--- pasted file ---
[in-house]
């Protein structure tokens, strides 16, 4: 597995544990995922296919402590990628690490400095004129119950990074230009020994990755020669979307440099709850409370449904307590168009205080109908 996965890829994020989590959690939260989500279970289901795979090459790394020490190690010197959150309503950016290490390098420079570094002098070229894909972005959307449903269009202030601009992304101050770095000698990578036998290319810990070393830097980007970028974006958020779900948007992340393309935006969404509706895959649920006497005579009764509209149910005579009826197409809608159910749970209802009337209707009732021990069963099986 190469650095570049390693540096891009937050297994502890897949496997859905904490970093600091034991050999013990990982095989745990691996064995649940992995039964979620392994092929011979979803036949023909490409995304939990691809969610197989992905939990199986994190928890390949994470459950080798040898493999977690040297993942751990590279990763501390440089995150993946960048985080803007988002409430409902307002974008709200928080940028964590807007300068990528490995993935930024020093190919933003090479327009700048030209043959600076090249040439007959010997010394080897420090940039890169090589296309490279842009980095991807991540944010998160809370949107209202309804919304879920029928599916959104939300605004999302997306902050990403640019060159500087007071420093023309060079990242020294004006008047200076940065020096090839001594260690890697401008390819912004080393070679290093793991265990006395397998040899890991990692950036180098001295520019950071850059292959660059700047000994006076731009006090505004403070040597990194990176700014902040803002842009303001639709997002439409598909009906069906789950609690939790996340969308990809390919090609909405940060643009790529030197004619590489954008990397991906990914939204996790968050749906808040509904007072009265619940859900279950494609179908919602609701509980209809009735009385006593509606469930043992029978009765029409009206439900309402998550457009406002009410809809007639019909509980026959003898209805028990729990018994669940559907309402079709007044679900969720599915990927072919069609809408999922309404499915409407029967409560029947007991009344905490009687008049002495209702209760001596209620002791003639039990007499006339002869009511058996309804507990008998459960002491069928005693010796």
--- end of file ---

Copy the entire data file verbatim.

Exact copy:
[in-house]
């Protein structure tokens, strides 16, 4: 597995544990995922296919402590990628690490400095004129119950990074230009020994990755020669979307440099709850409370449904307590168009205080109908 996965890829994020989590959690939260989500279970289901795979090459790394020490190690010197959150309503950016290490390098420079570094002098070229894909972005959307449903269009202030601009992304101050770095000698990578036998290319810990070393830097980007970028974006958020779900948007992340393309935006969404509706895959649920006497005579009764509209149910005579009826197409809608159910749970209802009337209707009732021990069963099986 190469650095570049390693540096891009937050297994502890897949496997859905904490970093600091034991050999013990990982095989745990691996064995649940992995039964979620392994092929011979979803036949023909490409995304939990691809969610197989992905939990199986994190928890390949994470459950080798040898493999977690040297993942751990590279990763501390440089995150993946960048985080803007988002409430409902307002974008709200928080940028964590807007300068990528490995993935930024020093190919933003090479327009700048030209043959600076090249040439007959010997010394080897420090940039890169090589296309490279842009980095991807991540944010998160809370949107209202309804919304879920029928599916959104939300605004999302997306902050990403640019060159500087007071420093023309060079990242020294004006008047200076940065020096090839001594260690890697401008390819912004080393070679290093793991265990006395397998040899890991990692950036180098001295520019950071850059292959660059700047000994006076731009006090505004403070040597990194990176700014902040803002842009303001639709997002439409598909009906069906789950609690939790996340969308990809390919090609909405940060643009790529030197004619590489954008990397991906990914939204996790968050749906808040509904007072009265619940859900279950494609179908919602609701509980209809009735009385006593509606469930043992029978009765029409009206439900309402998550457009406002009410809809007639019909509980026959003898209805028990729990018994669940559907309402079709007044679900969720599915990927072919069609809408999922309404499915409407029967409560029947007991009344905490009687008049002495209702209760001596209620002791003639039990007499006339002869009511058996309804507990008998459960002491069928005693010796």